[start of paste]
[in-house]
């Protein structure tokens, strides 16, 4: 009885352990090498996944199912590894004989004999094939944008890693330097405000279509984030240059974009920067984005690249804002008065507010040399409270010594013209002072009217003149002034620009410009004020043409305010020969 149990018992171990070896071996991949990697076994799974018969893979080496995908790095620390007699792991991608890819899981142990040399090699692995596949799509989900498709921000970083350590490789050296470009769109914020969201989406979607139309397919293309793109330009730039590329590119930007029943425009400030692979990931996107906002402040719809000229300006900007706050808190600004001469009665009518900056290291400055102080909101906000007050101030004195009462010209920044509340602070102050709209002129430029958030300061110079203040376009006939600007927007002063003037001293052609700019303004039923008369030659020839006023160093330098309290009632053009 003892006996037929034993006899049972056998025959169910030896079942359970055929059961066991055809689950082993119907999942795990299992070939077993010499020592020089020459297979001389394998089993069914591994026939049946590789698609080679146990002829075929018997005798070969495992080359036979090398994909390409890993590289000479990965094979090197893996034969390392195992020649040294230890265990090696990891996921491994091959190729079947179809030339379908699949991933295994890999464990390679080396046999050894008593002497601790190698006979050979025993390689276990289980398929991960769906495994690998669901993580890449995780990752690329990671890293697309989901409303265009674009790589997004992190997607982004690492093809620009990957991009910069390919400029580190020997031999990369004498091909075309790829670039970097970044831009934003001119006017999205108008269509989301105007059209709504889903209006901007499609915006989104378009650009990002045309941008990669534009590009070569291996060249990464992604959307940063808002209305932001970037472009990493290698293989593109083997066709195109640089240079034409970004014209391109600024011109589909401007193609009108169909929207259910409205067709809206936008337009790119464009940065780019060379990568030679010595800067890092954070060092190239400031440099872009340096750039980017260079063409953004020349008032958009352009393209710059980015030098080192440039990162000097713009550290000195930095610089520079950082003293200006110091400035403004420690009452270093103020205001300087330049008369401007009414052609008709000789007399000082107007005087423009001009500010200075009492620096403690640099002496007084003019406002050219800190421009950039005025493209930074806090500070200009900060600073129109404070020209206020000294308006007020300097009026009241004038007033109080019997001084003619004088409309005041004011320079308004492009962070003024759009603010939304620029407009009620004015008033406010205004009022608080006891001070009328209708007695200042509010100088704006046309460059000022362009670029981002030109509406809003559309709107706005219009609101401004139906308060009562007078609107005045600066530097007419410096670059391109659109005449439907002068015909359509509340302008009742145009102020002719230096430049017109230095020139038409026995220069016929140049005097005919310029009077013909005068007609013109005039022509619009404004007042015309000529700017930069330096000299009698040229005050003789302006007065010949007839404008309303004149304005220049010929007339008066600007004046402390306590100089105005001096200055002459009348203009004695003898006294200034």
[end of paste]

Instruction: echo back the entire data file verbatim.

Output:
[in-house]
């Protein structure tokens, strides 16, 4: 009885352990090498996944199912590894004989004999094939944008890693330097405000279509984030240059974009920067984005690249804002008065507010040399409270010594013209002072009217003149002034620009410009004020043409305010020969 149990018992171990070896071996991949990697076994799974018969893979080496995908790095620390007699792991991608890819899981142990040399090699692995596949799509989900498709921000970083350590490789050296470009769109914020969201989406979607139309397919293309793109330009730039590329590119930007029943425009400030692979990931996107906002402040719809000229300006900007706050808190600004001469009665009518900056290291400055102080909101906000007050101030004195009462010209920044509340602070102050709209002129430029958030300061110079203040376009006939600007927007002063003037001293052609700019303004039923008369030659020839006023160093330098309290009632053009 003892006996037929034993006899049972056998025959169910030896079942359970055929059961066991055809689950082993119907999942795990299992070939077993010499020592020089020459297979001389394998089993069914591994026939049946590789698609080679146990002829075929018997005798070969495992080359036979090398994909390409890993590289000479990965094979090197893996034969390392195992020649040294230890265990090696990891996921491994091959190729079947179809030339379908699949991933295994890999464990390679080396046999050894008593002497601790190698006979050979025993390689276990289980398929991960769906495994690998669901993580890449995780990752690329990671890293697309989901409303265009674009790589997004992190997607982004690492093809620009990957991009910069390919400029580190020997031999990369004498091909075309790829670039970097970044831009934003001119006017999205108008269509989301105007059209709504889903209006901007499609915006989104378009650009990002045309941008990669534009590009070569291996060249990464992604959307940063808002209305932001970037472009990493290698293989593109083997066709195109640089240079034409970004014209391109600024011109589909401007193609009108169909929207259910409205067709809206936008337009790119464009940065780019060379990568030679010595800067890092954070060092190239400031440099872009340096750039980017260079063409953004020349008032958009352009393209710059980015030098080192440039990162000097713009550290000195930095610089520079950082003293200006110091400035403004420690009452270093103020205001300087330049008369401007009414052609008709000789007399000082107007005087423009001009500010200075009492620096403690640099002496007084003019406002050219800190421009950039005025493209930074806090500070200009900060600073129109404070020209206020000294308006007020300097009026009241004038007033109080019997001084003619004088409309005041004011320079308004492009962070003024759009603010939304620029407009009620004015008033406010205004009022608080006891001070009328209708007695200042509010100088704006046309460059000022362009670029981002030109509406809003559309709107706005219009609101401004139906308060009562007078609107005045600066530097007419410096670059391109659109005449439907002068015909359509509340302008009742145009102020002719230096430049017109230095020139038409026995220069016929140049005097005919310029009077013909005068007609013109005039022509619009404004007042015309000529700017930069330096000299009698040229005050003789302006007065010949007839404008309303004149304005220049010929007339008066600007004046402390306590100089105005001096200055002459009348203009004695003898006294200034």